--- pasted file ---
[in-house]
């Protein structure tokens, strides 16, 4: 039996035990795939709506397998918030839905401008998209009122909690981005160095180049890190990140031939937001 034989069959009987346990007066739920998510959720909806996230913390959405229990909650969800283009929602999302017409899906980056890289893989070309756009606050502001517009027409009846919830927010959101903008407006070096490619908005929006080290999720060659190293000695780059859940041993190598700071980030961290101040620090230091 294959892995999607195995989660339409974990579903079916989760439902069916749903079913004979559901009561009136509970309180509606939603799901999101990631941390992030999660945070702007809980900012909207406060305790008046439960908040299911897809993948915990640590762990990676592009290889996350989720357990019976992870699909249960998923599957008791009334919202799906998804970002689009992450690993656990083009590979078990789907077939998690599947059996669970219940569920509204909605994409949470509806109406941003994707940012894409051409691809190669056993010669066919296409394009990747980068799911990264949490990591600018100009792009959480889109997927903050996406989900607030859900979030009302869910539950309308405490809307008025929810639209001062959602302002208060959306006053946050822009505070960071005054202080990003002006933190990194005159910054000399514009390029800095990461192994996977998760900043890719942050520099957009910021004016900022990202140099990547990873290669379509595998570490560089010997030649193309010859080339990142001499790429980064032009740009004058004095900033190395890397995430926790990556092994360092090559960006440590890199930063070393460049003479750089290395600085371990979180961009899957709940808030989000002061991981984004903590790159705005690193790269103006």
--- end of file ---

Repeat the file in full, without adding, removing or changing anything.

[in-house]
């Protein structure tokens, strides 16, 4: 039996035990795939709506397998918030839905401008998209009122909690981005160095180049890190990140031939937001 034989069959009987346990007066739920998510959720909806996230913390959405229990909650969800283009929602999302017409899906980056890289893989070309756009606050502001517009027409009846919830927010959101903008407006070096490619908005929006080290999720060659190293000695780059859940041993190598700071980030961290101040620090230091 294959892995999607195995989660339409974990579903079916989760439902069916749903079913004979559901009561009136509970309180509606939603799901999101990631941390992030999660945070702007809980900012909207406060305790008046439960908040299911897809993948915990640590762990990676592009290889996350989720357990019976992870699909249960998923599957008791009334919202799906998804970002689009992450690993656990083009590979078990789907077939998690599947059996669970219940569920509204909605994409949470509806109406941003994707940012894409051409691809190669056993010669066919296409394009990747980068799911990264949490990591600018100009792009959480889109997927903050996406989900607030859900979030009302869910539950309308405490809307008025929810639209001062959602302002208060959306006053946050822009505070960071005054202080990003002006933190990194005159910054000399514009390029800095990461192994996977998760900043890719942050520099957009910021004016900022990202140099990547990873290669379509595998570490560089010997030649193309010859080339990142001499790429980064032009740009004058004095900033190395890397995430926790990556092994360092090559960006440590890199930063070393460049003479750089290395600085371990979180961009899957709940808030989000002061991981984004903590790159705005690193790269103006």